You may want to double-check your travel itinerary.
As the government shutdown continues, travelers are being forced to amend their trips. Transportation Security Administration agents are calling in sick, creating long lines at airports. And even when travelers reach their destination, sightseeing might look a little different. Many museums and monuments aren’t allowing in visitors, and national parks across the country have closed parts or even all of their grounds.
There are 418 national park sites in the United States, which include monuments, trails, battlefields, seashores, and, of course, parks, and are popular draws for tourists from far and wide. Some states are paying to keep especially lucrative attractions open, such as Ellis Island and the Statue of Liberty in New York City. The state of Arizona has also decided to take over funding for the Grand Canyon with its Grand Canyon Protection Plan.
But many of the most iconic are closed in the face of the shutdown. In St. Louis, Missouri, the Gateway Arch is closed. In Charleston, South Carolina, Fort Sumter is no longer giving tours. And parks like Joshua Tree and Muir Woods in California have closed as well.
Alison Heis of the National Parks Conservation Association (NPCA) told me over email that two Australians on their way to climb Mount Rainier found out about the shutdown mid-flight. Upon visiting the park, they realized they wouldn’t be able to do the hike. Eric Cox of Benbrook, Texas, said via email that he, his wife, and their two sons had planned to visit Bandelier National Park during their trip to Santa Fe to celebrate their 20th anniversary but couldn’t because of the shutdown. “It’s somewhere my wife and I have long wanted to visit,” he wrote.
Even though the government has decided to reopen the national park system using the fee money collected by national parks throughout the calendar year, some parks are still shutting at the discretion of park officials. And at the ones that aren’t completely closed, there is little staffing and visitor centers are not open. This lack of visitor resources has caused lots of confusion. In some parks, certain roads are closed but no one is there to tell travelers which ones.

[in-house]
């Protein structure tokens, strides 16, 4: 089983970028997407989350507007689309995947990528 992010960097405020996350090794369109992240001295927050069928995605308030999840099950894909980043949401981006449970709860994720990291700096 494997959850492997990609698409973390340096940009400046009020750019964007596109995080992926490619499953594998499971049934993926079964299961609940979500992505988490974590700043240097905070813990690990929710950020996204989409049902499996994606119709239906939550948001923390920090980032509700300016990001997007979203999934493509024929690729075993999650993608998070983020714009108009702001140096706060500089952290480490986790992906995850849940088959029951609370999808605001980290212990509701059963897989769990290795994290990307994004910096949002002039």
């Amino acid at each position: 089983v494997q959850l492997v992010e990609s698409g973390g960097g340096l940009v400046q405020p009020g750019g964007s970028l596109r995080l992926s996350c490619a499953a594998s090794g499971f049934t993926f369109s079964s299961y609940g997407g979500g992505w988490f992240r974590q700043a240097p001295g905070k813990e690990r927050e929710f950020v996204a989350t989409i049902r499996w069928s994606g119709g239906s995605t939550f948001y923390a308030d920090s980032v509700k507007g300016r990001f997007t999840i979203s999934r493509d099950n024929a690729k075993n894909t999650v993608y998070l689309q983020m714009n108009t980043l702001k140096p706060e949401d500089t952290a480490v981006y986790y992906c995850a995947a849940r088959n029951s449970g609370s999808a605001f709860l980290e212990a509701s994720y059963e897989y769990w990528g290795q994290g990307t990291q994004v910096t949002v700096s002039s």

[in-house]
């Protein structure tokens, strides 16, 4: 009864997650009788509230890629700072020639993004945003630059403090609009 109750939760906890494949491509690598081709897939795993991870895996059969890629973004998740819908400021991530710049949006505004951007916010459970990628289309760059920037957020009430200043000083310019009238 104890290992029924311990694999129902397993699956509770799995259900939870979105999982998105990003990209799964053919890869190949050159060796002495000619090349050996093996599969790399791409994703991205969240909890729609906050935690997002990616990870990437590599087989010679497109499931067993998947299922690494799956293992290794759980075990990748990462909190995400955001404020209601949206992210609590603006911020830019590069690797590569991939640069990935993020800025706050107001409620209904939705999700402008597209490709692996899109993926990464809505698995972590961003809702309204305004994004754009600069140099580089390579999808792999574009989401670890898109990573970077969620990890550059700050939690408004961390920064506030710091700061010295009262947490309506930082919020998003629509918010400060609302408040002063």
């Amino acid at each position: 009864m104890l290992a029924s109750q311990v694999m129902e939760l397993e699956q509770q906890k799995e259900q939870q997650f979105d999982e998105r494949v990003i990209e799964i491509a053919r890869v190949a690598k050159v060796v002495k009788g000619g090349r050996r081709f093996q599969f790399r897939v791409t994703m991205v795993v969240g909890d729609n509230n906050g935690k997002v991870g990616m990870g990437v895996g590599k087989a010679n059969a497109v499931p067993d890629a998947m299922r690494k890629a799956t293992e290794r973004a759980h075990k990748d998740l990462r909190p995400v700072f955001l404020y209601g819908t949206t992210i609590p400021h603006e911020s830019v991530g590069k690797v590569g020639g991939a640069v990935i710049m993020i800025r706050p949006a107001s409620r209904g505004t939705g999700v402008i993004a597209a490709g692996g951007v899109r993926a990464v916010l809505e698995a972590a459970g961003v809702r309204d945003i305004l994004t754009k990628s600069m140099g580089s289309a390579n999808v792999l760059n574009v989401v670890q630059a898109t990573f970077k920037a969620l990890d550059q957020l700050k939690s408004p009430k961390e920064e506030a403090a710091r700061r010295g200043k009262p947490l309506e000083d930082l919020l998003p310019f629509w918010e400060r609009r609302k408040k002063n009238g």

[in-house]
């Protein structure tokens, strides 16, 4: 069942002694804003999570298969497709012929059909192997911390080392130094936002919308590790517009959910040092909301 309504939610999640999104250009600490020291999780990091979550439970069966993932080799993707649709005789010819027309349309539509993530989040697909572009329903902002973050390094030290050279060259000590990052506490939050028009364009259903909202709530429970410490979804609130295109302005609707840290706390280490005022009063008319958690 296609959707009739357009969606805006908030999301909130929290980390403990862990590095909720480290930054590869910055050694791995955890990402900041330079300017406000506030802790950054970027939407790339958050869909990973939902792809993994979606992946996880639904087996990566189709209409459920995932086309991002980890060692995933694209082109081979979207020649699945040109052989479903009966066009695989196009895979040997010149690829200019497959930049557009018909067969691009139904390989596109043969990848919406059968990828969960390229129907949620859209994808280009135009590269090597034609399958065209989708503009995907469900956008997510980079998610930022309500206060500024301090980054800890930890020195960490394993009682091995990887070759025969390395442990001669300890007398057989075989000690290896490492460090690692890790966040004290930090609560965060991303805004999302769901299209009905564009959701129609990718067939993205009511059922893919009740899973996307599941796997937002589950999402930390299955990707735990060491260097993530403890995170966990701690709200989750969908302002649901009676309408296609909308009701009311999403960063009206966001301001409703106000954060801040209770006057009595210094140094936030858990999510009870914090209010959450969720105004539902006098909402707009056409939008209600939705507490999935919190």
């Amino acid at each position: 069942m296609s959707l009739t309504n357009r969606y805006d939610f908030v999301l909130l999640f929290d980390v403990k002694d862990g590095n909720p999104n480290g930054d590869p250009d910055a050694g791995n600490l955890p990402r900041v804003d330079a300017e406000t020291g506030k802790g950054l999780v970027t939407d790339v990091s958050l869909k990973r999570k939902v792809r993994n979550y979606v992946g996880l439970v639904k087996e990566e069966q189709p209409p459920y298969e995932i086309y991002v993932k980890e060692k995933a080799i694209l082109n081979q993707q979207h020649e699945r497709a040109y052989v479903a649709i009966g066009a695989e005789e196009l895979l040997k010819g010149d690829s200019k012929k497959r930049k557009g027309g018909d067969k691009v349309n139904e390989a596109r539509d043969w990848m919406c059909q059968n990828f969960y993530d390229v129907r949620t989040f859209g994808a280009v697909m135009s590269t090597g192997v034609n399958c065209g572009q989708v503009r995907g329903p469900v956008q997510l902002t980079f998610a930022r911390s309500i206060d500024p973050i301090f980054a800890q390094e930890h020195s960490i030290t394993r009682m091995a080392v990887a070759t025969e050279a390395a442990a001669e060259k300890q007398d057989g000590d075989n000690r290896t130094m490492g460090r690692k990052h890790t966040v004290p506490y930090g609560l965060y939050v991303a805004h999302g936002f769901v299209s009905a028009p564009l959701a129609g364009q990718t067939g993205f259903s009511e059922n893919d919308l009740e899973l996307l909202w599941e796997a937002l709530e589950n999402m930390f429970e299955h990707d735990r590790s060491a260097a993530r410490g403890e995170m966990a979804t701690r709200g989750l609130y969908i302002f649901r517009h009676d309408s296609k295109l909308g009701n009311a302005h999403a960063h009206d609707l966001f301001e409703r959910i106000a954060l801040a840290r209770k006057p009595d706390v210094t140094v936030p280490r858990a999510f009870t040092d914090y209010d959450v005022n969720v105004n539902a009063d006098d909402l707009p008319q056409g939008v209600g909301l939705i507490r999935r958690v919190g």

While some visitors are canceling trips, others are taking more dangerous paths to experience parks. One disappointed Muir Woods tourist from Alabama told ABC she “might jump the fence and walk in” anyway. And in Big Bend National Park, visitor Josh Snider broke his leg 1.5 miles into a hike. Lucky for him, there was a family of four, one ranger, and another hiker nearby who were able to carry him to safety.
Many museums are also turning away tourists. In DC, all 19 Smithsonian institutions had to shut last week. The National Zoo’s popular panda cam is also not operating, but according to CNN, the zoo has promised to continue to feed and care for the animals. The Smithsonian’s museums in New York City will shut as well.
Slate reporter Aaron Mak talked to disappointed tourists he found wandering outside of closed DC museums. One traveler told Mak he came all the way from Argentina just to see the museums but now will probably just stay in his hotel room. Another woman with two toddlers drove 50 minutes from Virginia and paid for two-hour parking, just to find that all the museums were closed. “I feel so bad that I didn’t check the website,” she said. “I should have known that the government shutdown closes everything.”
Danielle Oteri hosts food tours around New York City and has hosted more than two dozen Australians over the past two weeks, she tells me via email. “It’s their summer holiday and the airlines have been offering particularly good deals,” she says.
Many of her international clients visit multiple cities in the Northeast, and while they may be pleased that the Statue of Liberty is still open, they have been restructuring or opting out of visiting DC, and Oteri has been consulting them on feasible alternatives. One family, in particular, was planning to go to DC for four days after leaving New York City. “I emailed them on the 4th when I learned that the museums had all shut down that day,” she says. “They said they were scrambling to find new plans. I suggested Philadelphia and they worked that in.” (Although the historic Liberty Bell is currently closed.)
And, of course, getting to any of these destinations may be harder than usual. At New York’s LaGuardia Airport, ABC News reported that both airport employees and flyers were confronted with “endless lines” on Sunday. At Terminal C, which houses Delta, passengers waited 90 minutes in security lines. A similar situation arose at the Seattle-Tacoma International Airport, which was already dealing with a TSA agent shortage. Now, with additional agents calling in sick, lines have grown even longer.
So if you’re catching a flight anytime soon, be sure to leave your home a couple of hours early and double-check whether what you plan to visit is even open.
Want more stories from The Goods by Vox? Sign up for our newsletter here.